UTEP's Billy Gillispie hasn't been offered the Texas A&M coaching job, but he and A&M athletic director Bill Byrne met for the first time late Tuesday afternoon to discuss the opening.
Gillispie, who was offered a new contract Monday to remain at UTEP, wants assurances that he will have the necessary support to revamp the Aggies program and turn it into a Big 12 basketball power. A&M went winless in the conference under Melvin Watkins, who resigned earlier this month.
It appears that Gillispie would get the support he wants for A&M to be a Big 12 contender. University president Robert Gates told the Dallas Morning News for Tuesday's editions that "within some period of years" he expects every A&M team to "be nationally ranked and consistently competing for championships."
If the discussions go well, Gillispie is expected to accept an offer, the source told ESPN.com. If not, Byrne is expected to turn to Air Force coach Joe Scott, whom he also watched in Denver last week when the Falcons played North Carolina in the NCAA Tournament.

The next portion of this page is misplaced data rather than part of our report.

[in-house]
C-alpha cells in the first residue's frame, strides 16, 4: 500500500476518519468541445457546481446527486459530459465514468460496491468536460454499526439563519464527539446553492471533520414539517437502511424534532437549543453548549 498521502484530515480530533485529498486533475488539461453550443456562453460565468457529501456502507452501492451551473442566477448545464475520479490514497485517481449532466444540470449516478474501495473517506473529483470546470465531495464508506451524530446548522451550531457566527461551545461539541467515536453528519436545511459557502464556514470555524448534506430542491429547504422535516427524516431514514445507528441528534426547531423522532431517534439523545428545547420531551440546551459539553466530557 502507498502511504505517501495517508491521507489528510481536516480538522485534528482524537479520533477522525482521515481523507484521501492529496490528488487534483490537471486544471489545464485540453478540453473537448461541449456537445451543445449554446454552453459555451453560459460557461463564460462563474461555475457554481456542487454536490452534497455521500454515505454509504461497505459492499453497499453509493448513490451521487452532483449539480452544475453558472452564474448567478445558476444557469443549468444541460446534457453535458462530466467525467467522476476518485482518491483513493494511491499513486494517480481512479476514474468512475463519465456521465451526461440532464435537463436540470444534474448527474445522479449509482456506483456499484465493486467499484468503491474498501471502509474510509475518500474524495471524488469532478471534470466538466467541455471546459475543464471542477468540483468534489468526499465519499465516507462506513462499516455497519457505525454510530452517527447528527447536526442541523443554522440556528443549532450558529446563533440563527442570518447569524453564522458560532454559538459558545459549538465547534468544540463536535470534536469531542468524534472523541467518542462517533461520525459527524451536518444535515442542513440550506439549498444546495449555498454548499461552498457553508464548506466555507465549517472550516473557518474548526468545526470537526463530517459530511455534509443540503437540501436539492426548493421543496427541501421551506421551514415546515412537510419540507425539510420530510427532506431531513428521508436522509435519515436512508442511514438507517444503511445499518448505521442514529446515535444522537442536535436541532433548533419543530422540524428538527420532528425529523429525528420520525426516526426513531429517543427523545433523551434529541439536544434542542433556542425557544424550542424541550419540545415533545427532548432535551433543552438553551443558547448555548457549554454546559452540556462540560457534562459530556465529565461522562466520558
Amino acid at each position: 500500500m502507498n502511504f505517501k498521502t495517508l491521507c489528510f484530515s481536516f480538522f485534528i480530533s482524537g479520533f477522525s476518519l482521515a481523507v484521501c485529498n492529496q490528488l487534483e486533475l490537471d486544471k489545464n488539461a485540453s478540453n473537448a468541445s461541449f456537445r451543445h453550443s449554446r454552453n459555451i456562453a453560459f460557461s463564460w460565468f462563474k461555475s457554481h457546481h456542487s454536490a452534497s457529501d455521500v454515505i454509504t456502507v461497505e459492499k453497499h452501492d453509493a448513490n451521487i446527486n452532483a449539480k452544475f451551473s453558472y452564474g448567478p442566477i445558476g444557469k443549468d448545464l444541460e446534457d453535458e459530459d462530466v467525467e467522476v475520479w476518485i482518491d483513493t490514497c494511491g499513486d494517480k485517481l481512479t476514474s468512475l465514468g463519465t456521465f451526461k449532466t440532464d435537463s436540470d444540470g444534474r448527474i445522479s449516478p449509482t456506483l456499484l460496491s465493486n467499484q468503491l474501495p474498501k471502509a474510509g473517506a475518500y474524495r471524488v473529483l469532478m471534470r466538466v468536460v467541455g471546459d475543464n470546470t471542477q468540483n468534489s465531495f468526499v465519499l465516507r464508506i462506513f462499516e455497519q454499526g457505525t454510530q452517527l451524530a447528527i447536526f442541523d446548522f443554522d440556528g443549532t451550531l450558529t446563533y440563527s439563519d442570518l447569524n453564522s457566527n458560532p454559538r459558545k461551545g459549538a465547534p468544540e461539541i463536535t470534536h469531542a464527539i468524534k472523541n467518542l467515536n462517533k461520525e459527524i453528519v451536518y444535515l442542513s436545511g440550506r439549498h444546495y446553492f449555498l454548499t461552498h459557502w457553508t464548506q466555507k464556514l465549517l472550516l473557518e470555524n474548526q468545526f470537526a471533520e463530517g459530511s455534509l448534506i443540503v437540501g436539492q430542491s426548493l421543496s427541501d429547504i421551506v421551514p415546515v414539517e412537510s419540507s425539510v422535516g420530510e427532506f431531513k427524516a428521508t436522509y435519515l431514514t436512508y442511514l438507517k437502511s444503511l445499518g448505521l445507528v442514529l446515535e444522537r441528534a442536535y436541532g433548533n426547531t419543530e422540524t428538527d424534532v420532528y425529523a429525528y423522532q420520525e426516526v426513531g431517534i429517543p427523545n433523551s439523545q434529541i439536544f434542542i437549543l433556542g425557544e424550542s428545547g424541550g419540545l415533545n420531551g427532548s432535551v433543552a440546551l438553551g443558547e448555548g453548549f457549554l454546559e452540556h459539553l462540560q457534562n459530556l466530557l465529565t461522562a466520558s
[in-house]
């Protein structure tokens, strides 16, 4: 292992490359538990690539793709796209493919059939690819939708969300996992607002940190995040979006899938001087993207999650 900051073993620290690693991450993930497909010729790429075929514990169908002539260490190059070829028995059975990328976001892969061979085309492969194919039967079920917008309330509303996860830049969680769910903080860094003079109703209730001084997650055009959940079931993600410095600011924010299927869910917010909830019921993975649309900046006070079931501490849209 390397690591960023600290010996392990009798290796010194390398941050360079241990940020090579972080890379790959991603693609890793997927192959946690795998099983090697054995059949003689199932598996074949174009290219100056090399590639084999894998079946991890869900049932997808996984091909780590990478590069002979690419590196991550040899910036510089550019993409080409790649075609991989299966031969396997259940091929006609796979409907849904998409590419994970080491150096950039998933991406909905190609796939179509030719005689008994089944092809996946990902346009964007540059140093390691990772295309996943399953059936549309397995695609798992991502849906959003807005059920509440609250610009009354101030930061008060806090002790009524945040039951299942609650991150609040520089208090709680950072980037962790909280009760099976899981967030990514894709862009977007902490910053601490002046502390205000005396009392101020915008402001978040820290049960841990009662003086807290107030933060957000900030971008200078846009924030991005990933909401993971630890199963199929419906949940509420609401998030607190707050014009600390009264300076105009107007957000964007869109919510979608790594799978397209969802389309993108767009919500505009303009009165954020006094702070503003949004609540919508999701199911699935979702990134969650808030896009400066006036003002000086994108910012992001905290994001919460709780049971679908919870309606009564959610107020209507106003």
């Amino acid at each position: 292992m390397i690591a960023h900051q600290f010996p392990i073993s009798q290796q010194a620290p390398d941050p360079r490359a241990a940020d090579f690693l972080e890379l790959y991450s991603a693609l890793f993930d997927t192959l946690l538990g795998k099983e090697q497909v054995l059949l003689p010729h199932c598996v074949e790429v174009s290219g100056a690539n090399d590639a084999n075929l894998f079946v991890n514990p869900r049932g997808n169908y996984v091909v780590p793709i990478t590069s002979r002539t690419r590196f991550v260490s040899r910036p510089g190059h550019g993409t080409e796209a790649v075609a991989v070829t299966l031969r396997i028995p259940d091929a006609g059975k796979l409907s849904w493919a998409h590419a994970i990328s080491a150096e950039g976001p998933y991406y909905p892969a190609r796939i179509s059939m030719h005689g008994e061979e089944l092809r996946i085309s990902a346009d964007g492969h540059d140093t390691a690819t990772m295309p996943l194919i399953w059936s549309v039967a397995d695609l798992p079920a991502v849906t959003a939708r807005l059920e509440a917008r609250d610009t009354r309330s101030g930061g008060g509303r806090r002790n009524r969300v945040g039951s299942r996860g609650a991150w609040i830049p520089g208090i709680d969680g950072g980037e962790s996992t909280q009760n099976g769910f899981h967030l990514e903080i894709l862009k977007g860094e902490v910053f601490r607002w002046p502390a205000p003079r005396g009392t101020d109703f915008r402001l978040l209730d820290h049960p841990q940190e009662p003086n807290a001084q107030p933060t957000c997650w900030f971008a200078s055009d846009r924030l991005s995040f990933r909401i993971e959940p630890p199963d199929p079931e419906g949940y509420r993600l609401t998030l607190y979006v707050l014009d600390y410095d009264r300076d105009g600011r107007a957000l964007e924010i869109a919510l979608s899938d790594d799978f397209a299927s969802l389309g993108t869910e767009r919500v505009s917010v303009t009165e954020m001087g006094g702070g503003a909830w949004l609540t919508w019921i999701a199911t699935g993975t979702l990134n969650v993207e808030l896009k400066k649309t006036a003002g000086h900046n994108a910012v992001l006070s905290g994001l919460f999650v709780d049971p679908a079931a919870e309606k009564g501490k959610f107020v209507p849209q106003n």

Gillispie, in his second season at UTEP, turned the Miners around from a six-win season in 2002-03 after he took over for embattled coach Jason Rabedeaux, to 24 this season and the program's first NCAA Tournament berth since 1992. The Miners tied Sweet 16 member Nevada for the WAC regular-season title.
On Monday, Gillispie met with UTEP athletic director Bob Stull.
"We had a great meeting yesterday. I'm very excited,"
Gillispie said. :On paper, we'd have a better team than last
Stull said the university has offered Gillispie a deal worth
more money, but he wouldn't say how much. Gillispie had a base
salary of about $145,000 a year.
Because the coach hasn't signed his current contract that runs for the next four seasons, he can opt out of the deal without penalty.
Byrne watched Gillispie coach the Miners at SMU, at Boise State and against Maryland in the NCAA Tournament's Denver regional. Gillispie, a former assistant to current Kansas coach Bill Self at Oral Roberts, Tulsa and Illinois, has strong ties to the state of Texas and recruited well there for Self and then for himself at UTEP.
Andy Katz is a senior writer at ESPN.com. Information from The Associated Press was used in this report